The term Christian means ‘belonging to Christ'.

The New Testament

The first Christians

The use of the term ‘Christian' to describe the followers of Jesus, is first recorded in the book of Acts in the New Testament of the Bible. Following the crucifixion and resurrection of Jesus, came the Day of Pentecost, sometimes called the ‘birthday of the church'. At Pentecost, Peter boldly told the crowds that had gathered in Jerusalem that although Jesus, the promised Messiah, had been put to death, God had brought him back to life again (see Big ideas: Messiah, Christ, Jesus). He said that if they would repent of any wrong they had done and be baptised in the name of Jesus, they would receive forgiveness and the gift of the Holy Spirit. This is essentially how people become Christians.

About 3000 people are said to have responded on that day, becoming the first converts to Christianity (Acts 2:32-41) and part of the new community of the Church. At first they were known as ‘belonging to the Way' (Acts 9:2), possibly because Jesus had said:

‘I am the Way … No one comes to the Father except through me' (John 14:6).

‘The disciples were called Christians first at Antioch' (Acts 11:26), one of the places in which they settled when they had to leave Jerusalem because of persecution.

A faith for everyone

The first Christians were Jews. Initially Christians remained within Judaism. They continued to worship in the Temple, but also hold their own gatherings on the first day of the week, Sunday, because it was the day of Christ's resurrection. Peter, their leader, became convinced that the Christian message was for Gentiles as well as Jews. After much debate, it was agreed that gentile converts did not have to observe Jewish laws relating to food and circumcision (Acts 15:1-35).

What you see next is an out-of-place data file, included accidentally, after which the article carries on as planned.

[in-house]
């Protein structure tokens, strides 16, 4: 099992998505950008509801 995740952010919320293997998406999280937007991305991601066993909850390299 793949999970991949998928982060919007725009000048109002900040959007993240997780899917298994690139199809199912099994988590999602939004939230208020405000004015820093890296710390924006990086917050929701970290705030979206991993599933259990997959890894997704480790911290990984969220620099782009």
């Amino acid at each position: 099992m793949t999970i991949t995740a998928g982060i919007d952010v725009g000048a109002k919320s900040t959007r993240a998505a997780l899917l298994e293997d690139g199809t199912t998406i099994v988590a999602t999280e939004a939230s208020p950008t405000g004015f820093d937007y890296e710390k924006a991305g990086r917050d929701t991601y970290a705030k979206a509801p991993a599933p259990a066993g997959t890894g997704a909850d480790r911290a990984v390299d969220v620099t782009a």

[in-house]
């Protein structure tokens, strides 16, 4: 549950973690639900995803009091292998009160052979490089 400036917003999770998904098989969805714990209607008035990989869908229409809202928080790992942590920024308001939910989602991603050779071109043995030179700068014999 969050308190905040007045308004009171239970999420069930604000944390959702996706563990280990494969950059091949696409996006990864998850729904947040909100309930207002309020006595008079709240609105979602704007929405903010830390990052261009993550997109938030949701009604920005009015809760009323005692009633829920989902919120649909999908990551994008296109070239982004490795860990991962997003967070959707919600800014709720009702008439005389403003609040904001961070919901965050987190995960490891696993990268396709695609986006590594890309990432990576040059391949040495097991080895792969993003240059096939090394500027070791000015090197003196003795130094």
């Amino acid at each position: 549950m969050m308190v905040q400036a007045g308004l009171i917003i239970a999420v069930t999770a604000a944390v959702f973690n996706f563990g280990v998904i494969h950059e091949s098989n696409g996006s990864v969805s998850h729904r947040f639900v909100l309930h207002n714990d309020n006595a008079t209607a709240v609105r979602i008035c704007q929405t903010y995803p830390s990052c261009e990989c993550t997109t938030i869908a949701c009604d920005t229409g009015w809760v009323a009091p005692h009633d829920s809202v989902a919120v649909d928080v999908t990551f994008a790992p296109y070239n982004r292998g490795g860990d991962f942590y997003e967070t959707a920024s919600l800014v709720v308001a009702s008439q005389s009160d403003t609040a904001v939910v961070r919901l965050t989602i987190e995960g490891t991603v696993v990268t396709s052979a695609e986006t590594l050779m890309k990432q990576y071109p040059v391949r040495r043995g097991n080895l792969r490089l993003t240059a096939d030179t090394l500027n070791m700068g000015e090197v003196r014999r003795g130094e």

Saul of Tarsus, a Jew who originally persecuted Christians, was converted on the road to Damascus (Acts 9:1-9). His name was changed to Paul and he began to preach the Christian faith to both Jews and non-Jews. He explained key teachings of the Christian faith, and their practical application to daily life, in letters which today form part of the New Testament. Crucially, he explained that all human beings can come to God and are equal within the Christian community, a revolutionary message in a time of slavery and deep social divisions. His journeys took the Christian gospel through Asia Minor, into Greece, and finally to Rome. His message was so radical that he was accused of ‘turning the world upside down' (Acts 17:6).

From persecution to acceptance

Emperor ConstantinopleDuring the early centuries, Christians experienced periods of severe persecution and many died for their faith. In 313 AD, however, the Roman Emperor Constantine made Christianity the official religion of the Roman Empire. Constantinople became the centre of the church within the Eastern Roman Empire (from which the Orthodox churches have developed), while the church in the West looked to Rome (the focus of the Catholic church).

Growth and diversity

As Christianity has spread into different areas and adapted to different cultures, variations and divisions have emerged. By 1054, the Orthodox and Catholic churches had grown apart in belief and practice. The Protestant Reformation in the 16th century led to further divisions within the western church.

Christianity is a worldwide religion, and continues to grow in many parts of the world. The New Testament encourages Christians to share their belief in Jesus Christ in order that others may experience a transforming relationship with God. Over the centuries it has brought about significant social change and reform and encourages the sharing of resources through giving.

Related topics

Big ideas: Messiah, Christ, Jesus

Other cultural references

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